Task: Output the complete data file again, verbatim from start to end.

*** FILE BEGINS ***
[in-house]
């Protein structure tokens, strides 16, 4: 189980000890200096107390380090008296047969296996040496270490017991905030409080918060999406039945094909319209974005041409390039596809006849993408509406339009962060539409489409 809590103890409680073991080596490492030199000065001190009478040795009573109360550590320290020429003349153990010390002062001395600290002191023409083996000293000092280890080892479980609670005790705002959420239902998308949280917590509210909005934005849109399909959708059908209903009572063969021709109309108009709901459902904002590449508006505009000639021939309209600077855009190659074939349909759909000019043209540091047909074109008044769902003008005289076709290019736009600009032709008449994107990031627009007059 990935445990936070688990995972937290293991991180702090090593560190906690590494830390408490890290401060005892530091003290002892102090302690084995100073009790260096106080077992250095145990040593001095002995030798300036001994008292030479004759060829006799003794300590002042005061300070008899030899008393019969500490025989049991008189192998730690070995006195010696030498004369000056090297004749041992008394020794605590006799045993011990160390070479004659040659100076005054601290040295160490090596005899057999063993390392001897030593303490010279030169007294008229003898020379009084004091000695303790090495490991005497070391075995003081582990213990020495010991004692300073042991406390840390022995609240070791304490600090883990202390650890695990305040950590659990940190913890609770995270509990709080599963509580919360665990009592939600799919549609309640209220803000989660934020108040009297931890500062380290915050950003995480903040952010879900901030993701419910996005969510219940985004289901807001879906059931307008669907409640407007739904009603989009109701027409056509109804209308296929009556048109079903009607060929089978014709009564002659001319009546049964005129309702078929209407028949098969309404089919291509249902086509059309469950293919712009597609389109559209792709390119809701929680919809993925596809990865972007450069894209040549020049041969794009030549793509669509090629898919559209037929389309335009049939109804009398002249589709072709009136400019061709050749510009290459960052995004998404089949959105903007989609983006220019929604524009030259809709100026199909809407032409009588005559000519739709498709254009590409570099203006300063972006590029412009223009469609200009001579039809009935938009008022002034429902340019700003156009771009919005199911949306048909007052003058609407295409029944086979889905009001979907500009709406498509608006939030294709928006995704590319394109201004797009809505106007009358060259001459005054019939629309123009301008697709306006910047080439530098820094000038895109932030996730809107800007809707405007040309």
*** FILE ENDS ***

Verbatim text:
[in-house]
């Protein structure tokens, strides 16, 4: 189980000890200096107390380090008296047969296996040496270490017991905030409080918060999406039945094909319209974005041409390039596809006849993408509406339009962060539409489409 809590103890409680073991080596490492030199000065001190009478040795009573109360550590320290020429003349153990010390002062001395600290002191023409083996000293000092280890080892479980609670005790705002959420239902998308949280917590509210909005934005849109399909959708059908209903009572063969021709109309108009709901459902904002590449508006505009000639021939309209600077855009190659074939349909759909000019043209540091047909074109008044769902003008005289076709290019736009600009032709008449994107990031627009007059 990935445990936070688990995972937290293991991180702090090593560190906690590494830390408490890290401060005892530091003290002892102090302690084995100073009790260096106080077992250095145990040593001095002995030798300036001994008292030479004759060829006799003794300590002042005061300070008899030899008393019969500490025989049991008189192998730690070995006195010696030498004369000056090297004749041992008394020794605590006799045993011990160390070479004659040659100076005054601290040295160490090596005899057999063993390392001897030593303490010279030169007294008229003898020379009084004091000695303790090495490991005497070391075995003081582990213990020495010991004692300073042991406390840390022995609240070791304490600090883990202390650890695990305040950590659990940190913890609770995270509990709080599963509580919360665990009592939600799919549609309640209220803000989660934020108040009297931890500062380290915050950003995480903040952010879900901030993701419910996005969510219940985004289901807001879906059931307008669907409640407007739904009603989009109701027409056509109804209308296929009556048109079903009607060929089978014709009564002659001319009546049964005129309702078929209407028949098969309404089919291509249902086509059309469950293919712009597609389109559209792709390119809701929680919809993925596809990865972007450069894209040549020049041969794009030549793509669509090629898919559209037929389309335009049939109804009398002249589709072709009136400019061709050749510009290459960052995004998404089949959105903007989609983006220019929604524009030259809709100026199909809407032409009588005559000519739709498709254009590409570099203006300063972006590029412009223009469609200009001579039809009935938009008022002034429902340019700003156009771009919005199911949306048909007052003058609407295409029944086979889905009001979907500009709406498509608006939030294709928006995704590319394109201004797009809505106007009358060259001459005054019939629309123009301008697709306006910047080439530098820094000038895109932030996730809107800007809707405007040309």